At the 2004 and 2005 Town Meetings, the citizens of the ski resort community of Killington, Vermont voted in favor of pursuing secession from Vermont and admission into the state of New Hampshire, which lies 25 miles to the east.
An economic study commissioned by the town determined Killington would save a minimum of $7 million per year, excluding individual state income tax savings. Copies of this study were distributed at the 2004 Town Meeting and are available from the town clerk's office.
The town also claims to have suffered long term problems with restrained development under the state's Act 250 environmental law, which, in an attempt to control unrestrained growth and to balance the interests of developers and their neighbors, set up a system of environmental review boards, in which those affected by the planned development can challenge a proposed development plan. Supporters claim the expense of dealing with this has led Killington Ski Resort to have the highest lift ticket prices in the country. (Luckily, thanks to the fact that the ski area is close to New York City and Boston, the operators have thus far been able to get customers to pay those prices.) Supporters further claim that the state of Vermont has steadfastly refused to redress the grievances of the town and its people, and that their own state legislator, who represents Killington and Mendon, Vermont refuses to stand up for the town's interests.
On March 2, 2004 200–300 residents voted, by voice vote, for the secession proposal, passing it by a wide margin. On March 1, 2005, the measure was passed again, this time by ballot, with nearly 2/3 voting in favor.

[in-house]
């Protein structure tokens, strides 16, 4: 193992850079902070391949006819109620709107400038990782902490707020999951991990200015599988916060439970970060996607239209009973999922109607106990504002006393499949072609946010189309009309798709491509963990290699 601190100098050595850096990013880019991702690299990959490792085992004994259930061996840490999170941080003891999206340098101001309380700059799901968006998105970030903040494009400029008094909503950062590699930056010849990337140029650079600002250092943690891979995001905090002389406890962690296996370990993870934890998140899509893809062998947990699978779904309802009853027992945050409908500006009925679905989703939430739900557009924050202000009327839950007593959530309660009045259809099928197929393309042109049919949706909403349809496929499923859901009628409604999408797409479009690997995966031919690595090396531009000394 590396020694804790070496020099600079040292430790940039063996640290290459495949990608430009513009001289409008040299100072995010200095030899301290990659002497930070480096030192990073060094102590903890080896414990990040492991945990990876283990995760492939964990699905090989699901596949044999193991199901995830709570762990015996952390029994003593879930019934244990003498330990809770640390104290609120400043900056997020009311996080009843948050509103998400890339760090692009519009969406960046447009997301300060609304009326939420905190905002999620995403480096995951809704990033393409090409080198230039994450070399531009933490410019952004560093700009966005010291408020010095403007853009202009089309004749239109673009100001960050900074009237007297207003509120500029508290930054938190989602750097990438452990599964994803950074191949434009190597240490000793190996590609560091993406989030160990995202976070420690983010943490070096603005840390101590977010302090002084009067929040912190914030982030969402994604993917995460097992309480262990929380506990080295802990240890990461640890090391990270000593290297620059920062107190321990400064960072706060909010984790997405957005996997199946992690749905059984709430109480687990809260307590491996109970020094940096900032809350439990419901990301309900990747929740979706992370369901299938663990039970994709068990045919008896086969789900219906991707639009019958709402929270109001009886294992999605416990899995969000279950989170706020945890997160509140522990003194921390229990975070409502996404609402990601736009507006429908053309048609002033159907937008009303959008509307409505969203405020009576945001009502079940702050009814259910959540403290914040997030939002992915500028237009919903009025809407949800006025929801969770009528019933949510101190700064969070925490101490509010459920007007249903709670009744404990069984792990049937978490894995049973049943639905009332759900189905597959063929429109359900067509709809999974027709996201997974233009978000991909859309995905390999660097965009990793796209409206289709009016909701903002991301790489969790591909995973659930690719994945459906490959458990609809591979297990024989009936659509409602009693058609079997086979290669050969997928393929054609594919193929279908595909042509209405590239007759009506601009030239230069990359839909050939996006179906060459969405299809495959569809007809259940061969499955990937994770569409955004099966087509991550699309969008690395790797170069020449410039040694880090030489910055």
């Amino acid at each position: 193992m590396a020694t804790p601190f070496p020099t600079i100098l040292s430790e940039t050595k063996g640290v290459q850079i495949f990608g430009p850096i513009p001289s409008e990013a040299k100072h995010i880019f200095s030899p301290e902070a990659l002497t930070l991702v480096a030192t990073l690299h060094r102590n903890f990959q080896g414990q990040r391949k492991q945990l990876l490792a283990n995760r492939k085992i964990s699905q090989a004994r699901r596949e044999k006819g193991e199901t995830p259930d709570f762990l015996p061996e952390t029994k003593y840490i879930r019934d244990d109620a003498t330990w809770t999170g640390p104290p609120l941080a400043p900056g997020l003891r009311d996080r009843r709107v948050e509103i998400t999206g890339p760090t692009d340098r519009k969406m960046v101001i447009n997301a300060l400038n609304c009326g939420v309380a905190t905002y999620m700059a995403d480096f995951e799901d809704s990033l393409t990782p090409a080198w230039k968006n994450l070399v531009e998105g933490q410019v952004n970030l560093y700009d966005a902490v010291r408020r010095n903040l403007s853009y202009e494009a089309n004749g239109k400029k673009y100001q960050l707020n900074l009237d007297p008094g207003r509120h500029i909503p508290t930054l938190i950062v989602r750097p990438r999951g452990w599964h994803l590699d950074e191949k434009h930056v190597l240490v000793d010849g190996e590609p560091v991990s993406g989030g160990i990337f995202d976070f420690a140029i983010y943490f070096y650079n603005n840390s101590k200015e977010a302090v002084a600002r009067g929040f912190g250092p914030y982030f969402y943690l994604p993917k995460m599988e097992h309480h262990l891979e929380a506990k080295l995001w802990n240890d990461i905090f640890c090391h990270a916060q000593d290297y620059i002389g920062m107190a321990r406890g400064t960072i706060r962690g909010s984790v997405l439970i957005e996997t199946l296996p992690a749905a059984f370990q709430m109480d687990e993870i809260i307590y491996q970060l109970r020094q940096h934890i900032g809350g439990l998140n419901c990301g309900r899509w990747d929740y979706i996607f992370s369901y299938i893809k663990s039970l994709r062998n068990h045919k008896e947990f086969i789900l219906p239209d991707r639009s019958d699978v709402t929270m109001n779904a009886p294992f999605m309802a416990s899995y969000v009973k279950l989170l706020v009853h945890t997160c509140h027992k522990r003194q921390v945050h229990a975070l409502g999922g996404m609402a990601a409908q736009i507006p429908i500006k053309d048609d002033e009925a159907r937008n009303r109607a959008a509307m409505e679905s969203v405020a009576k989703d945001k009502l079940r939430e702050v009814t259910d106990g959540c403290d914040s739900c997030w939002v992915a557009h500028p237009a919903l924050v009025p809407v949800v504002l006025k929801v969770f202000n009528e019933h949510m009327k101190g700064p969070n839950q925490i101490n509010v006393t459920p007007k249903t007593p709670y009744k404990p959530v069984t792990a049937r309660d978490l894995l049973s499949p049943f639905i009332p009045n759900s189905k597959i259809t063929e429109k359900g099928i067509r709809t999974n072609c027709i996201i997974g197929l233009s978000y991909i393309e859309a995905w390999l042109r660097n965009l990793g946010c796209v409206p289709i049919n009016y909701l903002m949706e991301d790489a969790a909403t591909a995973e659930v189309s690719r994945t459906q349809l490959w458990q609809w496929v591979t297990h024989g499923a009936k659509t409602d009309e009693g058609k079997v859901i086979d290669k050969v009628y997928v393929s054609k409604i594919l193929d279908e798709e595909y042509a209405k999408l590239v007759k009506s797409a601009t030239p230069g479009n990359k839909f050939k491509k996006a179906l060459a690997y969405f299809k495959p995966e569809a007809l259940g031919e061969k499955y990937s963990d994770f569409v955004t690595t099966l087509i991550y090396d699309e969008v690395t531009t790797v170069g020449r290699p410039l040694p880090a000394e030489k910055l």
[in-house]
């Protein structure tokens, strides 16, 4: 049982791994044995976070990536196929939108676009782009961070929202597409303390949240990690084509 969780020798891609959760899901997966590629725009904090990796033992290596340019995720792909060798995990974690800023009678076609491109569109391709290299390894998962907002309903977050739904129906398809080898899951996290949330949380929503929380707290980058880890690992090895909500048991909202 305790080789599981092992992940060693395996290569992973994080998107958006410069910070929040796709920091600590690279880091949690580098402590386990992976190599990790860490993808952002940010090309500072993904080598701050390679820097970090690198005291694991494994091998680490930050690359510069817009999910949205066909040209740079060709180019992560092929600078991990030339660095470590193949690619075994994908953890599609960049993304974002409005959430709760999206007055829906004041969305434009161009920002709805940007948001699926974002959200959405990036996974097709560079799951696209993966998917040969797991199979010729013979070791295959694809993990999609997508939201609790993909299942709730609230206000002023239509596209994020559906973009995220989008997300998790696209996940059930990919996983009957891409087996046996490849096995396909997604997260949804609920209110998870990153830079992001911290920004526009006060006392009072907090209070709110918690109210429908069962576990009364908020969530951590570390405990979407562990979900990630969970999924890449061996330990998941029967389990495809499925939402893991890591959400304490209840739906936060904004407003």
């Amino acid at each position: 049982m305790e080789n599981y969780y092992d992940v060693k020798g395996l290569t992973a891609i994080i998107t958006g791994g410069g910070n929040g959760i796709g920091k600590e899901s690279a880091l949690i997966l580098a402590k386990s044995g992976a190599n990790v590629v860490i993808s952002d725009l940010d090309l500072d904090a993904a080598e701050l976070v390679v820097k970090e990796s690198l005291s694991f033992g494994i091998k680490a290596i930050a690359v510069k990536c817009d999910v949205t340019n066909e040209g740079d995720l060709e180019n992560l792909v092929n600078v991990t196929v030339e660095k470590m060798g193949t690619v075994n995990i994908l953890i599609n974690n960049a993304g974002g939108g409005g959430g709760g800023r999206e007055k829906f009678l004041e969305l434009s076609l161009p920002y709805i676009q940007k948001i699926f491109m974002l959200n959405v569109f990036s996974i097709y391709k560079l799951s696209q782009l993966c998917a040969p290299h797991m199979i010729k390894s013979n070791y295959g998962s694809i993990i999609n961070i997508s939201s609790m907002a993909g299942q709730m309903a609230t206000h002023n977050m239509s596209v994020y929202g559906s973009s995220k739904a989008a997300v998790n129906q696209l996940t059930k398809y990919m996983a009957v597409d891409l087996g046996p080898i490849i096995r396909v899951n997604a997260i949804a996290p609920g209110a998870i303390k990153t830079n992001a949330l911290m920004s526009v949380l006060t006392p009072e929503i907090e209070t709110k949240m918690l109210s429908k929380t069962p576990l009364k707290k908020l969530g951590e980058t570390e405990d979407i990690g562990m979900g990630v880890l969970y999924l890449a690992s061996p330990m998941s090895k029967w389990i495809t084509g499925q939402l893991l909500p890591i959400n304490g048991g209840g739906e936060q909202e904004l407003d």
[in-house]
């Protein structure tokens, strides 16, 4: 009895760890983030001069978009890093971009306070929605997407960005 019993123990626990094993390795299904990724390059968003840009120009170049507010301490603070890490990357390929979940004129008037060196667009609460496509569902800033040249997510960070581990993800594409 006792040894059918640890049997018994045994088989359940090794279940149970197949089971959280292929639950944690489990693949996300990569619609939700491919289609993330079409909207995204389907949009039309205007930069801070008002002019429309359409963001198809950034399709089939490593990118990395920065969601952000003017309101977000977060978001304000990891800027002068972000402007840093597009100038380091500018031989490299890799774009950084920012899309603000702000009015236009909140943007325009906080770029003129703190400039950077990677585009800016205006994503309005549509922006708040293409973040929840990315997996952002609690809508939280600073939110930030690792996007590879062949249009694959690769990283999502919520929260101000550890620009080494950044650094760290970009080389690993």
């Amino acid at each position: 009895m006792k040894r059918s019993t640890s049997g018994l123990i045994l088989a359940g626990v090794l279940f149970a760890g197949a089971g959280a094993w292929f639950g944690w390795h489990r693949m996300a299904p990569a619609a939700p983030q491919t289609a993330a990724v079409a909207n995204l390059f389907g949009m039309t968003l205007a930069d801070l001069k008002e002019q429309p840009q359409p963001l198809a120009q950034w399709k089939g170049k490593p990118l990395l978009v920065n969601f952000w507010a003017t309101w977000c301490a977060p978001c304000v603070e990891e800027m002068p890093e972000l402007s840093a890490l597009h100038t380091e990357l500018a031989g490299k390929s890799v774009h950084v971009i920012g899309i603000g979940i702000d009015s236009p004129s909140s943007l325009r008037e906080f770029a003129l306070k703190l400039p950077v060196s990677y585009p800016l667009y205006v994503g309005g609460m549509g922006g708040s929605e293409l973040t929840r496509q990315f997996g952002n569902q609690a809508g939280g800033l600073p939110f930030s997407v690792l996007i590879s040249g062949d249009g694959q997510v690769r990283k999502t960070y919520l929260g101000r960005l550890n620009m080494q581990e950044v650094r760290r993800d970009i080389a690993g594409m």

New Hampshire lacks a general sales tax, but it does have a rooms and meals tax. The Granite State also has what amounts to a statewide property tax, not unlike Vermont's. Like all other states, both Vermont and New Hampshire levy high taxes on gasoline and tobacco. Like Vermont (but unlike some other states), New Hampshire does not guarantee that a given municipality will get any minimum percentage of tax revenues back as state aid. State aid in both states is allocated according to population and other factors not directly related to tax revenues.
The town is roughly equidistant from New York and New Hampshire, but the option of joining the Empire State after secession has not been openly considered.
Supporters have threatened a federal court battle, but the legal grounds for such a lawsuit remain unclear, since the US Constitution explicitly prohibits Killington's unilateral secession from Vermont.
In 2005, Vermont state Reps. Mark Young (R-Orwell) Richard Marron (R-Stowe) and Kathleen Keenan (D-St. Albans City) introduced House Bill 426 that would have required Killington to pay "exit fees" to reimburse the state for "stranded assets of the state, including those relating to education, transportation, and public service". The legislation would also have stripped Killington residents of all benefits of Vermont resident status, including instate tuition and tuition assistance. The bill was not acted upon by the House, and effectively died with the adjournment of the 2005-2006 Legislative session on June 1, 2006.
In 2005 the New Hampshire legislature passed HB 288 establishing the Killington Incroporation Commission, a 3-person body created to meet with a counterpart body in Vermont. The Commission established in New Hampshire met in November 2005 and notified the Governor, Senate President and Speaker of the House in Vermont that they were assembled and ready to meet. In 2006 similar legislation was introduced in Vermont. The House Government Operations Committee did not even conduct a public hearing on the bill. In New Hampshire, every bill must receive a public hearing. In Vermont, the Committee Chair can keep a bill in the desk until the session ends, killing the bill without a vote by the body.